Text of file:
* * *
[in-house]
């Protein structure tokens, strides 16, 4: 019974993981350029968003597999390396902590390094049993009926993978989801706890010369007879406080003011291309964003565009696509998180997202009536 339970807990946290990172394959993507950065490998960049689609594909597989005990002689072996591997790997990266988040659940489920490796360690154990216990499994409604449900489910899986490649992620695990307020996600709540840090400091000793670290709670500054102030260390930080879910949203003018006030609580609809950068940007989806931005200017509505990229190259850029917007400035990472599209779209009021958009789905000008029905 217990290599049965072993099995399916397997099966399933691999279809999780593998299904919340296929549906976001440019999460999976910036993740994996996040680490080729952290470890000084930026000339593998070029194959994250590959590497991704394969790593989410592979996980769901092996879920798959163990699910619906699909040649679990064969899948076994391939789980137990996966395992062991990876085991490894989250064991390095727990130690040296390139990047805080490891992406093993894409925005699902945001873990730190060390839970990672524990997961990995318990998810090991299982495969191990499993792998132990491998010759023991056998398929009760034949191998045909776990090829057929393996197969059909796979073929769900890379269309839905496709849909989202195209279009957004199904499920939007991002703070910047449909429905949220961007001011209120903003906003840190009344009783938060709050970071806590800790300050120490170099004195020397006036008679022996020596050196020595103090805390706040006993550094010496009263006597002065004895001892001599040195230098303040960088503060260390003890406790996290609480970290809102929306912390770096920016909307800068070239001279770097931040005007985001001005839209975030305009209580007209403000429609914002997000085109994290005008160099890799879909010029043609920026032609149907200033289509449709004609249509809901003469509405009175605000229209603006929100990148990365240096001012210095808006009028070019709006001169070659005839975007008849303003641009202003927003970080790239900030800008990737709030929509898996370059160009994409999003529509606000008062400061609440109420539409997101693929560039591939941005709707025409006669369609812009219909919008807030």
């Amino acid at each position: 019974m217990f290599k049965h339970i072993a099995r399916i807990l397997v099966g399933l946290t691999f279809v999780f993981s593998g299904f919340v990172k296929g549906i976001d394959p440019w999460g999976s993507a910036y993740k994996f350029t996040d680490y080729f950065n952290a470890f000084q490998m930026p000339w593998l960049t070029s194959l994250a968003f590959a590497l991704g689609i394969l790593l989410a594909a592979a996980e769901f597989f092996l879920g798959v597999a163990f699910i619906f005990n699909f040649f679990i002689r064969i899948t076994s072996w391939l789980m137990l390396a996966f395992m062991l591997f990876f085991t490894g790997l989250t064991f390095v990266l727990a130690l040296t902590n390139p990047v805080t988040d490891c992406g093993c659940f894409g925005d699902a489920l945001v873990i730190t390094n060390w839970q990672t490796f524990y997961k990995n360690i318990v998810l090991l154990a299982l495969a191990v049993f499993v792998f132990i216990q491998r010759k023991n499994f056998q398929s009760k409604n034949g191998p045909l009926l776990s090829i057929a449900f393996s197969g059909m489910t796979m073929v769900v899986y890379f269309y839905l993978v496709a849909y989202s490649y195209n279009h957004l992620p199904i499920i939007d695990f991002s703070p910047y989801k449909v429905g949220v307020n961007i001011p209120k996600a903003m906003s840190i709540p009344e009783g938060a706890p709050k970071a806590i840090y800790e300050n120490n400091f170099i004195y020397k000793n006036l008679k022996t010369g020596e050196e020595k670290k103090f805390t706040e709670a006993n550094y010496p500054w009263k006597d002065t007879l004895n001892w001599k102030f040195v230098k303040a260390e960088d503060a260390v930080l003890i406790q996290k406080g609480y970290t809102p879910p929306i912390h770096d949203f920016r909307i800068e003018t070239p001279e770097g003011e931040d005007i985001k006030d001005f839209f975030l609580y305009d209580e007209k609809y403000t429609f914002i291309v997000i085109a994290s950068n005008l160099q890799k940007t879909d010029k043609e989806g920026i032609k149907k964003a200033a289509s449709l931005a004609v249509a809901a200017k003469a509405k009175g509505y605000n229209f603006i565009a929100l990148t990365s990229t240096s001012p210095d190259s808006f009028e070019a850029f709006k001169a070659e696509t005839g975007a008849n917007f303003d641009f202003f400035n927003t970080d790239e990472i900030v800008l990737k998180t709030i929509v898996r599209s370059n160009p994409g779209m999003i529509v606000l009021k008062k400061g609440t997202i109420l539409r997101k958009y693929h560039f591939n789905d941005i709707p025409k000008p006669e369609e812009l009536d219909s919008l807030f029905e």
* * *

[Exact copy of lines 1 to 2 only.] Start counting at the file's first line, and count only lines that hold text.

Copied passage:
[in-house]
């Protein structure tokens, strides 16, 4: 019974993981350029968003597999390396902590390094049993009926993978989801706890010369007879406080003011291309964003565009696509998180997202009536 339970807990946290990172394959993507950065490998960049689609594909597989005990002689072996591997790997990266988040659940489920490796360690154990216990499994409604449900489910899986490649992620695990307020996600709540840090400091000793670290709670500054102030260390930080879910949203003018006030609580609809950068940007989806931005200017509505990229190259850029917007400035990472599209779209009021958009789905000008029905 217990290599049965072993099995399916397997099966399933691999279809999780593998299904919340296929549906976001440019999460999976910036993740994996996040680490080729952290470890000084930026000339593998070029194959994250590959590497991704394969790593989410592979996980769901092996879920798959163990699910619906699909040649679990064969899948076994391939789980137990996966395992062991990876085991490894989250064991390095727990130690040296390139990047805080490891992406093993894409925005699902945001873990730190060390839970990672524990997961990995318990998810090991299982495969191990499993792998132990491998010759023991056998398929009760034949191998045909776990090829057929393996197969059909796979073929769900890379269309839905496709849909989202195209279009957004199904499920939007991002703070910047449909429905949220961007001011209120903003906003840190009344009783938060709050970071806590800790300050120490170099004195020397006036008679022996020596050196020595103090805390706040006993550094010496009263006597002065004895001892001599040195230098303040960088503060260390003890406790996290609480970290809102929306912390770096920016909307800068070239001279770097931040005007985001001005839209975030305009209580007209403000429609914002997000085109994290005008160099890799879909010029043609920026032609149907200033289509449709004609249509809901003469509405009175605000229209603006929100990148990365240096001012210095808006009028070019709006001169070659005839975007008849303003641009202003927003970080790239900030800008990737709030929509898996370059160009994409999003529509606000008062400061609440109420539409997101693929560039591939941005709707025409006669369609812009219909919008807030």